Halfway through my first reading of Journey to the End of the Night by Louis-Ferdinand Céline, I was crestfallen to learn that during the Second World War, the French author published a trilogy of pamphlets revealing himself to be a fervent partisan of fascism, a supporter of the German occupation and a rabid anti-Semite.
I rode over to Rotary Park to see the fireworks on Canada Day. It was quite the rager this year as many of you must have witnessed.
At one point, a raggedy skater guy on my left noticed that I was taking pulls out of a bottle of palo cortado and made it known that if I was inclined to share a sip with him, he’d be willing to compensate me to the tune of a cigarette.
There is definitely such a thing as a “Metrovino palate.” That is, a pattern of loose, general preferences amongst Metrovino employees for certain types of wine over others. There are significant variants and exceptions, but one unwavering consistency across the tongues of all 12 of us without compromise is an unyielding, unconditional, insatiable thirst for wines with modest but discernible sweetness. I also notice that any colleague in the wine industry whom I have the slightest semblance of respect for shares this obsession.
As is typical for a wine professional (I trust you can overlook my loose application of this word), I used to play in a punk band. In fact, I still do but at some point living in a van with a bunch of malodorous drunk guys got a bit tiring. It’s been much better for my finances and potential for repose to relegate puerile music to recreational-status, and instead spend the majority of my time in a beautiful shop with well-groomed and less conspicuous dipsomaniacs.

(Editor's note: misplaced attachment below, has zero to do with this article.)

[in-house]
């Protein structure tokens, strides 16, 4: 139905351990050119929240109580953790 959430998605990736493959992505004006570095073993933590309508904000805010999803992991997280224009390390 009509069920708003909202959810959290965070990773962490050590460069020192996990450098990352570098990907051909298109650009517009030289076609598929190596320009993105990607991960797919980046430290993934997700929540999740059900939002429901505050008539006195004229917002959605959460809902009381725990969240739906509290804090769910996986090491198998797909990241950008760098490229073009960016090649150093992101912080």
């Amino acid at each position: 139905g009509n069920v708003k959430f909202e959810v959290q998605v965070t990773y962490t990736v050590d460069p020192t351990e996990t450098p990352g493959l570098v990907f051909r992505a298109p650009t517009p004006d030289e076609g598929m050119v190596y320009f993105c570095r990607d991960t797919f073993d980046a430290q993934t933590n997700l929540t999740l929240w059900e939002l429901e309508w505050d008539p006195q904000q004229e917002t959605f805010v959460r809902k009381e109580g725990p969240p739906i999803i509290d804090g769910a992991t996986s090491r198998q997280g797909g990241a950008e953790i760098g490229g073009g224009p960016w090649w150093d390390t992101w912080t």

The feeling of invincibility can inspire in one actions almost akin to somebody on the purposeful path of self-destruction. Though the impudent mindset of a person who feels indestructible seems to be the complete opposite of someone acting out of self-loathing or despair, with both dispositions comes an inclination towards forfeiture of personal regard.
This morning at the conclusion of my bike ride, I saw an elderly man walking his inconspicuous-looking dog and for reasons I can’t explain, I was inspired to observe. It struck me that this man probably has a story, perhaps an interesting or even inspiring one, despite the fact that his apathetic face belied this.
One of the most beautiful things about wine is that it can (and should) be representative of its place of origin. The most rewarding wines are bottled stories of a hallowed setting in a particular growing season and the most articulate grapes can reliably communicate subtle variations in soil-type, aspect, altitude and mesoclimate.